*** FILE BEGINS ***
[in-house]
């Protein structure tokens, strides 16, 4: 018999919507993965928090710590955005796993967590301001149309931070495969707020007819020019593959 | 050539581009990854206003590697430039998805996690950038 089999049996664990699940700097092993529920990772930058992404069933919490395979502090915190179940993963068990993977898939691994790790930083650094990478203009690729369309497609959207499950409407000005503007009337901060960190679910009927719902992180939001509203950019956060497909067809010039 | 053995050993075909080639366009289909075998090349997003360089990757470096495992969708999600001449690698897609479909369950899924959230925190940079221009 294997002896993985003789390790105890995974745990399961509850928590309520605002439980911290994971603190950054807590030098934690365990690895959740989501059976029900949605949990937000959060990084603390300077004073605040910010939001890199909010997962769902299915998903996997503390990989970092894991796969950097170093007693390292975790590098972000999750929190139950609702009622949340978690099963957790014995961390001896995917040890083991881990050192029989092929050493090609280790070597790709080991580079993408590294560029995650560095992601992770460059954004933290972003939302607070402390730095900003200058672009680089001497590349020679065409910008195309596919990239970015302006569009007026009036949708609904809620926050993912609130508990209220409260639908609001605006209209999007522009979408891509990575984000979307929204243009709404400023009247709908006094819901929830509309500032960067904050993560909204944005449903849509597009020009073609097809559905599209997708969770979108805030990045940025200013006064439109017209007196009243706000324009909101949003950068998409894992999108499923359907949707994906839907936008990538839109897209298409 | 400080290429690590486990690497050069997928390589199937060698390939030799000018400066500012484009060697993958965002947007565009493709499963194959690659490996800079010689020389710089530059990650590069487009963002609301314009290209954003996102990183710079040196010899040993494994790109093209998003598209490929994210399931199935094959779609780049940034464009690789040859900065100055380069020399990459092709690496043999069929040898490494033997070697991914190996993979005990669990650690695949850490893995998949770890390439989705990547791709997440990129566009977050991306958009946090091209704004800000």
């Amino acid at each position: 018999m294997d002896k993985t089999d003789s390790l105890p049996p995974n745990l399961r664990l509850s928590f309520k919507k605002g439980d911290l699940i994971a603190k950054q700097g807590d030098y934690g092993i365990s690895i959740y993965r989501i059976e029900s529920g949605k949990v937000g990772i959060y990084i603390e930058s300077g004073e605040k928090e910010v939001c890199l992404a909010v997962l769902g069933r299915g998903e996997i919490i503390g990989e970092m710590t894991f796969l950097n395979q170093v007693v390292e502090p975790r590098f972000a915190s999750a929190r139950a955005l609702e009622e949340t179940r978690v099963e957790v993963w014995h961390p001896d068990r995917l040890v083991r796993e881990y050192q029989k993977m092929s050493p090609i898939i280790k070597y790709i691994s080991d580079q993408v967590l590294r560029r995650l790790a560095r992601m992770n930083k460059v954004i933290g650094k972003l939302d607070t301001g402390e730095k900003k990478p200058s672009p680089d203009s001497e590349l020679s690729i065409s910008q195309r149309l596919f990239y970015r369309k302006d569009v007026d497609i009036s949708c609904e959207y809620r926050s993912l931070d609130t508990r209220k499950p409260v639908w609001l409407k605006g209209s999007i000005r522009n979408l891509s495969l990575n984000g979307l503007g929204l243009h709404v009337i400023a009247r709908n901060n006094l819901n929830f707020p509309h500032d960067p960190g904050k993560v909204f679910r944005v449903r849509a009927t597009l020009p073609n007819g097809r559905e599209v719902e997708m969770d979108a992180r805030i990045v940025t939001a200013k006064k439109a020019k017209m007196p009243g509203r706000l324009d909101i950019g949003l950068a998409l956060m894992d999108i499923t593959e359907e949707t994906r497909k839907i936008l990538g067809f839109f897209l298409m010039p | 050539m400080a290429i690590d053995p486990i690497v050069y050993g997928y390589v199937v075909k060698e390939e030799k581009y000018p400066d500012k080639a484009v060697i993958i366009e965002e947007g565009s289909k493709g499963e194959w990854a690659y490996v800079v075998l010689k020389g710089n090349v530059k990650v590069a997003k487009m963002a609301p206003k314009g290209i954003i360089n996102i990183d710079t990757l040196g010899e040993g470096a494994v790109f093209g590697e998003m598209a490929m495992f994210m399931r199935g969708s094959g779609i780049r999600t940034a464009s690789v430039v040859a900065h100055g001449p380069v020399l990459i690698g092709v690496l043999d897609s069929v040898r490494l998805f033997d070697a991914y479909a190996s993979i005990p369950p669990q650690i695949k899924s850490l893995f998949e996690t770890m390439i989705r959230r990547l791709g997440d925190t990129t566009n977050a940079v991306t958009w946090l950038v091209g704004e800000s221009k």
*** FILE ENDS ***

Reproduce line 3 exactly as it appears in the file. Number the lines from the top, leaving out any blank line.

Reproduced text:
């Amino acid at each position: 018999m294997d002896k993985t089999d003789s390790l105890p049996p995974n745990l399961r664990l509850s928590f309520k919507k605002g439980d911290l699940i994971a603190k950054q700097g807590d030098y934690g092993i365990s690895i959740y993965r989501i059976e029900s529920g949605k949990v937000g990772i959060y990084i603390e930058s300077g004073e605040k928090e910010v939001c890199l992404a909010v997962l769902g069933r299915g998903e996997i919490i503390g990989e970092m710590t894991f796969l950097n395979q170093v007693v390292e502090p975790r590098f972000a915190s999750a929190r139950a955005l609702e009622e949340t179940r978690v099963e957790v993963w014995h961390p001896d068990r995917l040890v083991r796993e881990y050192q029989k993977m092929s050493p090609i898939i280790k070597y790709i691994s080991d580079q993408v967590l590294r560029r995650l790790a560095r992601m992770n930083k460059v954004i933290g650094k972003l939302d607070t301001g402390e730095k900003k990478p200058s672009p680089d203009s001497e590349l020679s690729i065409s910008q195309r149309l596919f990239y970015r369309k302006d569009v007026d497609i009036s949708c609904e959207y809620r926050s993912l931070d609130t508990r209220k499950p409260v639908w609001l409407k605006g209209s999007i000005r522009n979408l891509s495969l990575n984000g979307l503007g929204l243009h709404v009337i400023a009247r709908n901060n006094l819901n929830f707020p509309h500032d960067p960190g904050k993560v909204f679910r944005v449903r849509a009927t597009l020009p073609n007819g097809r559905e599209v719902e997708m969770d979108a992180r805030i990045v940025t939001a200013k006064k439109a020019k017209m007196p009243g509203r706000l324009d909101i950019g949003l950068a998409l956060m894992d999108i499923t593959e359907e949707t994906r497909k839907i936008l990538g067809f839109f897209l298409m010039p | 050539m400080a290429i690590d053995p486990i690497v050069y050993g997928y390589v199937v075909k060698e390939e030799k581009y000018p400066d500012k080639a484009v060697i993958i366009e965002e947007g565009s289909k493709g499963e194959w990854a690659y490996v800079v075998l010689k020389g710089n090349v530059k990650v590069a997003k487009m963002a609301p206003k314009g290209i954003i360089n996102i990183d710079t990757l040196g010899e040993g470096a494994v790109f093209g590697e998003m598209a490929m495992f994210m399931r199935g969708s094959g779609i780049r999600t940034a464009s690789v430039v040859a900065h100055g001449p380069v020399l990459i690698g092709v690496l043999d897609s069929v040898r490494l998805f033997d070697a991914y479909a190996s993979i005990p369950p669990q650690i695949k899924s850490l893995f998949e996690t770890m390439i989705r959230r990547l791709g997440d925190t990129t566009n977050a940079v991306t958009w946090l950038v091209g704004e800000s221009k």